[0046] In other examples, a practitioner may use both mold body 12 configured to extend between a portion of gingiva 30 of the patient and subgingival surface 28 of tooth 18a to be restored and a separate dental tool to displace at least a portion of gingiva 30 and/or displace tooth 18b or 18c adjacent to tooth 18a to be restored. Displacing a portion of gingiva 30 and/or tooth 18b or 18c adjacent to tooth 18a to be restored may allow a practitioner to more easily see the perimeter of mold cavity 24, more easily see and/or remove flash, and/or create more space between tooth 18a and tooth 18b or 18c to form the dental restoration.

[0047] In other examples, mold body 12 may be configured to displace a portion of gingiva 30 of the patient proximate to tooth 18a to be restored when mold body 12 is positioned over tooth 18a to define mold cavity 24. For example, mold body 12 may be configured to push gingival margin 20 in the direction of subgingival surface 28, which may expose a portion of subgingival surface 28 in some examples. As another example, mold body 12 may be configured to push gingiva 30 of the patient in a direction away from tooth 18a and towards adjacent tooth 18b or 18c in order to better expose the current tooth structure that transitions from subgingival surface 28 to supragingival surface 26 of tooth 18a. In some examples, the displacement of a portion of gingiva 30 of the patient by tool 10 may allow a practitioner to more easily see the perimeter of mold cavity 24 to aid in correct placement of mold body 12 on tooth 18a.

[0048] Exposing a portion of subgingival surface 28 by displacing gingiva 30 using tool 10 may also allow a practitioner to more easily see and remove any flash formed during finishing of the restoration. Flash may be, for example, excess restorative material outside of mold cavity 24, e.g., restorative material that may leak from seams of mold cavity 24 and/or the junction of the mold body 12 with tooth 18a and flow into unintended and often undesirable areas of a patient's mouth.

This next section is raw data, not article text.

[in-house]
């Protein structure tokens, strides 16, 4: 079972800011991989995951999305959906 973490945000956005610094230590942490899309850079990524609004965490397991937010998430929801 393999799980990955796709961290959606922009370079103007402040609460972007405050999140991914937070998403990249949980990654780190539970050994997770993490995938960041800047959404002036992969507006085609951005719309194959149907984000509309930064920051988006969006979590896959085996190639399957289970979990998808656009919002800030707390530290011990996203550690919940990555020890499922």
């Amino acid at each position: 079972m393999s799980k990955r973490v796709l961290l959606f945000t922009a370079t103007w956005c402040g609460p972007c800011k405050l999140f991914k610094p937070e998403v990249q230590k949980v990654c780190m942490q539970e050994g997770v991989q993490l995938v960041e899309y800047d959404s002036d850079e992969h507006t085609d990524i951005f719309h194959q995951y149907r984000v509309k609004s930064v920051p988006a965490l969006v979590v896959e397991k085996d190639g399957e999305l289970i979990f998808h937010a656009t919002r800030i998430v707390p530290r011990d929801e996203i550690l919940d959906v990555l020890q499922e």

[0049] Additionally, or alternatively, mold body 12 may include a wedging member (not shown in FIGS. 1 A and IB) configured to displace a portion of gingiva 30 of the patient proximate to tooth 18a and/or displace a tooth 18b or 18c adjacent to tooth 18a to be restored when mold body 12 is positioned over tooth 18a to define mold cavity 24. For example, the wedging member may be configured to push gingival margin 20 in the direction of subgingival surface 28 and/or in a direction away from tooth 18a and towards adjacent tooth 18b to expose a portion of subgingival surface 28. In this way, a practitioner may be able to see the perimeter of mold cavity 24 to aid in correct placement of mold body 12 over tooth 18a. Additionally, or alternatively, exposing a portion of subgingival surface 28 may also allow a practitioner to more easily see and remove any flash formed during finishing of the restoration. In some examples, the wedging member may additionally, or alternatively, be configured to separate one of tooth 18b or 18c adjacent to tooth 18a to be restored. For example, the wedging member 36 (shown in FIG. 2C) may be configured to separate tooth 18b and tooth 18a to be restored to form a dental restoration defining a desired interproximal surface of tooth 18a, e.g., the surface of tooth 18a adjacent to tooth 18b in the example shown in FIGS. 1A and IB. The wedging member may function the same as or similar to the example in which mold body 12 itself is configured to displace a portion of gingiva 30.